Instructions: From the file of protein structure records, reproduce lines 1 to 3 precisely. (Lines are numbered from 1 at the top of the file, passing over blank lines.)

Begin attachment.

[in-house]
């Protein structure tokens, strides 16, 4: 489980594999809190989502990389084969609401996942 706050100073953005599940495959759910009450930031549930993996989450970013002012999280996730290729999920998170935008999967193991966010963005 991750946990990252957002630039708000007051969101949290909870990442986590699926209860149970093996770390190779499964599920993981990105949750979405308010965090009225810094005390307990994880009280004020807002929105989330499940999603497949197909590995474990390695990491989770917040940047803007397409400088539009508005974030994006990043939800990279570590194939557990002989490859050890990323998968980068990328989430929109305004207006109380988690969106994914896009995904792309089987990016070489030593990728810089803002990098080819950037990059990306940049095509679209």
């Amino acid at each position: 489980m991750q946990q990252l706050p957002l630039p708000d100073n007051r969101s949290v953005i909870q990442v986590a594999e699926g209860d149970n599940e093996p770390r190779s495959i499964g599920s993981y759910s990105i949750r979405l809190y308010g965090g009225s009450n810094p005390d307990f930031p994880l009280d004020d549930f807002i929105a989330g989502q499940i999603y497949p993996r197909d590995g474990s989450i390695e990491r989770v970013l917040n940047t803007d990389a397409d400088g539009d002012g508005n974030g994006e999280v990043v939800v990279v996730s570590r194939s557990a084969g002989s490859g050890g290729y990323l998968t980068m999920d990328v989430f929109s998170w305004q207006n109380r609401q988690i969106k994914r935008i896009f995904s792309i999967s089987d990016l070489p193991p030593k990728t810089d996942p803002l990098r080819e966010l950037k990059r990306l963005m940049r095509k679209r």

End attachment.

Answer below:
[in-house]
């Protein structure tokens, strides 16, 4: 489980594999809190989502990389084969609401996942 706050100073953005599940495959759910009450930031549930993996989450970013002012999280996730290729999920998170935008999967193991966010963005 991750946990990252957002630039708000007051969101949290909870990442986590699926209860149970093996770390190779499964599920993981990105949750979405308010965090009225810094005390307990994880009280004020807002929105989330499940999603497949197909590995474990390695990491989770917040940047803007397409400088539009508005974030994006990043939800990279570590194939557990002989490859050890990323998968980068990328989430929109305004207006109380988690969106994914896009995904792309089987990016070489030593990728810089803002990098080819950037990059990306940049095509679209």
């Amino acid at each position: 489980m991750q946990q990252l706050p957002l630039p708000d100073n007051r969101s949290v953005i909870q990442v986590a594999e699926g209860d149970n599940e093996p770390r190779s495959i499964g599920s993981y759910s990105i949750r979405l809190y308010g965090g009225s009450n810094p005390d307990f930031p994880l009280d004020d549930f807002i929105a989330g989502q499940i999603y497949p993996r197909d590995g474990s989450i390695e990491r989770v970013l917040n940047t803007d990389a397409d400088g539009d002012g508005n974030g994006e999280v990043v939800v990279v996730s570590r194939s557990a084969g002989s490859g050890g290729y990323l998968t980068m999920d990328v989430f929109s998170w305004q207006n109380r609401q988690i969106k994914r935008i896009f995904s792309i999967s089987d990016l070489p193991p030593k990728t810089d996942p803002l990098r080819e966010l950037k990059r990306l963005m940049r095509k679209r």